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Identification of bone morphogenetic proteins 2 and 4 in commercial demineralized freeze-dried bone allograft preparations: pilot study.

Author information

1
Department of Dentistry, University of Queensland, Turbot Street, Brisbane, Queensland 4000, Australia.

Abstract

BACKGROUND:

Demineralized freeze-dried bone allografts (DFDBAs) have been proposed as a useful adjunct in periodontal therapy to induce periodontal regeneration through the induction of new bone formation. The presence of bone morphogenetic proteins (BMPs) within the demineralized matrix has been proposed as a possible mechanism through which DFDBA may exert its biologic effect. However, in recent years, the predictability of results using DFDBA has been variable and has led to its use being questioned. One reason for the variability in tissue response may be attributed to differences in the processing of DFDBA, which may lead to loss of activity of any bioactive substances within the DFDBA matrix. Therefore, the purpose of this investigation was to determine whether there are detectable levels of bone morphogenetic proteins in commercial DFDBA preparations.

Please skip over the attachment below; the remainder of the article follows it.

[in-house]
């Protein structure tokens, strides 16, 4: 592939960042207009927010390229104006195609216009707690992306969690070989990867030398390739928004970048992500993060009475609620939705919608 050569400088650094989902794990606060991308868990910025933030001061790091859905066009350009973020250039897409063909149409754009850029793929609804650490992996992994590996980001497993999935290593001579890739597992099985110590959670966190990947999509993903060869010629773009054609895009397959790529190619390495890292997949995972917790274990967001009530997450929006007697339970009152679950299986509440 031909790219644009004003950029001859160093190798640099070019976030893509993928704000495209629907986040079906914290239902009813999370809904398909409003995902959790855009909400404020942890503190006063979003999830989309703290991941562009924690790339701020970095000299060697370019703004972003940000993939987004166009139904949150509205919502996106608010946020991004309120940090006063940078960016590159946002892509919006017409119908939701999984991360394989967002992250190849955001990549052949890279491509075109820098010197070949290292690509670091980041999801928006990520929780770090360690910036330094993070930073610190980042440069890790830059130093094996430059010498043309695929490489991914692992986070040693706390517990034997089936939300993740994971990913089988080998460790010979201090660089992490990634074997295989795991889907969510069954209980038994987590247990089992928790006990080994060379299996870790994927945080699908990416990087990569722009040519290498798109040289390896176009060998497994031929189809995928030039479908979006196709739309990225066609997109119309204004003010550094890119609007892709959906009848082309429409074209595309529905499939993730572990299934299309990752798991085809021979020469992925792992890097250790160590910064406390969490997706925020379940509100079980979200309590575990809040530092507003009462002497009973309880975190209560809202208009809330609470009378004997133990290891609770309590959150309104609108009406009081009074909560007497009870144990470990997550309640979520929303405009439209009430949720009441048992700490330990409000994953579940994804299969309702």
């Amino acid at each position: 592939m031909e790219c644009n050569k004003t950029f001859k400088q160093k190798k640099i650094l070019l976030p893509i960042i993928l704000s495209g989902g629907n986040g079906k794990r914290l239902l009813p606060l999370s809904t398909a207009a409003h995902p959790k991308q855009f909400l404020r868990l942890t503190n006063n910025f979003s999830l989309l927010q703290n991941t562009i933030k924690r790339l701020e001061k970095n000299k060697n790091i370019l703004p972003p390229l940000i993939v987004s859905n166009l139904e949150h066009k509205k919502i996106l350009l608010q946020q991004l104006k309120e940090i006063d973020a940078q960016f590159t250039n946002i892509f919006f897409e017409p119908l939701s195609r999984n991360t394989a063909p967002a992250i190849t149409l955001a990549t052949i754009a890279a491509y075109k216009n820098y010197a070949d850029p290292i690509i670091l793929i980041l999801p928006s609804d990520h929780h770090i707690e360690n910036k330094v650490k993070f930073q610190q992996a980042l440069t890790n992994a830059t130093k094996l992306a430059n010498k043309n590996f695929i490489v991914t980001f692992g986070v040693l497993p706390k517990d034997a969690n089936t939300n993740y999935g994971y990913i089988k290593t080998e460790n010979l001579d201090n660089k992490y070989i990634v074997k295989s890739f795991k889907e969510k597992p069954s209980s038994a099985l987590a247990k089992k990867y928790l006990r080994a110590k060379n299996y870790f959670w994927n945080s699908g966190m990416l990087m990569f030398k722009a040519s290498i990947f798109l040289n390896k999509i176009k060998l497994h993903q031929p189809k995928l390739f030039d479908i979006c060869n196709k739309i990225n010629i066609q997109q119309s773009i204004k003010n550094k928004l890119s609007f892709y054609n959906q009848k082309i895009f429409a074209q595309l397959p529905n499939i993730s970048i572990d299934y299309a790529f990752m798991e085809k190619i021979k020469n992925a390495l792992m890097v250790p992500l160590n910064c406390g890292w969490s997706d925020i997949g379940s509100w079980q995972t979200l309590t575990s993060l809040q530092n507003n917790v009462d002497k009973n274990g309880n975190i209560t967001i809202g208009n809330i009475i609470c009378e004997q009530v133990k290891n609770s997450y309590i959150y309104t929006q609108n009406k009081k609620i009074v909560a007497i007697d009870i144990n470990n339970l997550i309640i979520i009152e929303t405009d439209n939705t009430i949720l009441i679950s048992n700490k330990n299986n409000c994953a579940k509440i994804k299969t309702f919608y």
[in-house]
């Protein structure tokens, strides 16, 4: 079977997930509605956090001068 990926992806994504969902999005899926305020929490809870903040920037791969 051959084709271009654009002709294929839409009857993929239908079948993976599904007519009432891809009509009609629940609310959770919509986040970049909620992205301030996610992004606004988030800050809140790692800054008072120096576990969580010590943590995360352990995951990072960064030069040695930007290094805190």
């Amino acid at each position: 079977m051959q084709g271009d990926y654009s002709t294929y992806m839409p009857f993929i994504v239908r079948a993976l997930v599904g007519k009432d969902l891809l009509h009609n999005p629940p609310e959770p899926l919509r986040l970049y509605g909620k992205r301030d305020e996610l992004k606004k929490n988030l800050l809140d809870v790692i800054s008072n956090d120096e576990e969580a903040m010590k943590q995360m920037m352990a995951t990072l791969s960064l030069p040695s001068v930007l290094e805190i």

METHODS:

A single preparation of DFDBA was obtained from three commercial sources. Each preparation was studied in triplicate. Proteins within the DFDBA samples were first extracted with 4M guanidinium HCI for seven days at 40 degrees celsius and the residue was further extracted with 4M guanidinium HCL/EDTA for seven days at 40 degrees celsius. Two anti-human BMP-2 and -4 antibodies were used for the detection of the presence of BMP's in the extracts.

RESULTS:

Neither BMP-2 nor BMP-4 was detected in any of the extracts. When recombinant human BMP-2 and -4 were added throughout the extraction process of DFDBA extraction, not only were intact proteins detected but smaller molecular weight fragments were also noted in the extract.

CONCLUSIONS:

These results indicate that all of the DFDBA samples tested had no detectable amounts of BMP-2 and -4. In addition, an unknown substance present in the DFDBA may be responsible for degradation of whatever BMPs might be present.

PMID:
11359264
[Indexed for MEDLINE]

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